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In-Season Strength Maintenance

  • June 17, 2019
  • Blog

Strength Training, that is training with weights in the gym (or at home), has become more widely accepted in the endurance sport world over the last 5+ years. There are still some hold-outs on the subject of the benefits of Strength Training for endurance athletes, but most athletes and coaches will agree there are valuable benefits to be gained from lifting heavy weights within an endurance sport training program. The intent of this article is not to spew out the benefits of Strength Training (you can read a previous post that covers all those points); rather my intent with this article is to point out the value of YEAR-ROUND strength training and, more specifically, focus on lifting weights within your competitive racing season.

If you’ve gotten this far, I’m going to assume you’re on board with Strength Training (ie. lifting heavy weights for performance gains), at least as part of your off-season training program. The majority of endurance athletes do some form of strength training in their off-season as part of their preparation for their next race season. Then what seems to be very common is many athletes cease their Strength Training program once their more competitive race season begins. The reasons I hear for dropping the strength training modality are often:

  • Wanting to spend more time on their primary sport (“get more miles in”)
  • Lifting weights makes them slow (“legs too sore/tired”)
  • Don’t want to gain weight (“too much muscle”)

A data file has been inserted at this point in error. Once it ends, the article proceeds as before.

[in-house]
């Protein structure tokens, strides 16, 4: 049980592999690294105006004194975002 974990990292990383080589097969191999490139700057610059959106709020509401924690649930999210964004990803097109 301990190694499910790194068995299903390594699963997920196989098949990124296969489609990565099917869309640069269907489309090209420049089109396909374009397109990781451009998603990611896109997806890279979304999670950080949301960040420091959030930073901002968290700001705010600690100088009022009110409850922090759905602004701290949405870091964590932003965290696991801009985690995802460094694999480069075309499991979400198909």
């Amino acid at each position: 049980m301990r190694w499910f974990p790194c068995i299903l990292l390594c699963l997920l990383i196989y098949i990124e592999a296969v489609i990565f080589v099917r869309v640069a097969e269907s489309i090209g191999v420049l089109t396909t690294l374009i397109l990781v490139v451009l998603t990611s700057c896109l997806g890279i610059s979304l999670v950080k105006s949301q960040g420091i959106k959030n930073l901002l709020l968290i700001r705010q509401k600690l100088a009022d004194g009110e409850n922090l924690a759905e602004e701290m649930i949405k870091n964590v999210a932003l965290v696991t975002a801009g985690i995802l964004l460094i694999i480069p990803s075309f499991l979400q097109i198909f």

• Getting bored with the strength training (“same old routine”)

I’m here to encourage you to not stop your Strength Training once your race season begins. In fact if you do stop, I can tell you you’re leaving performance gains on the table!

You may be thinking, “Whoa! Hold up. You want me to lift weights during my race season?!”

Yes I do! And here’s why…

When you Strength Train for 2, 3 or even 4 months of your off-season, you spend the first few weeks working through the soreness of training the muscles and then you begin to make some gains in actual strength of movement. These improvements to your health & performance as an athlete include:

  • Increased muscle fiber recruitment (use more of the muscles you have)
  • Increase top-end power (raise the ceiling of your power curve)
  • Increased anabolic hormone production (balance the catabolic nature of endurance training)
  • Improve range of motion/activation (offset imbalances)
  • Improve the overall “durability” of your body
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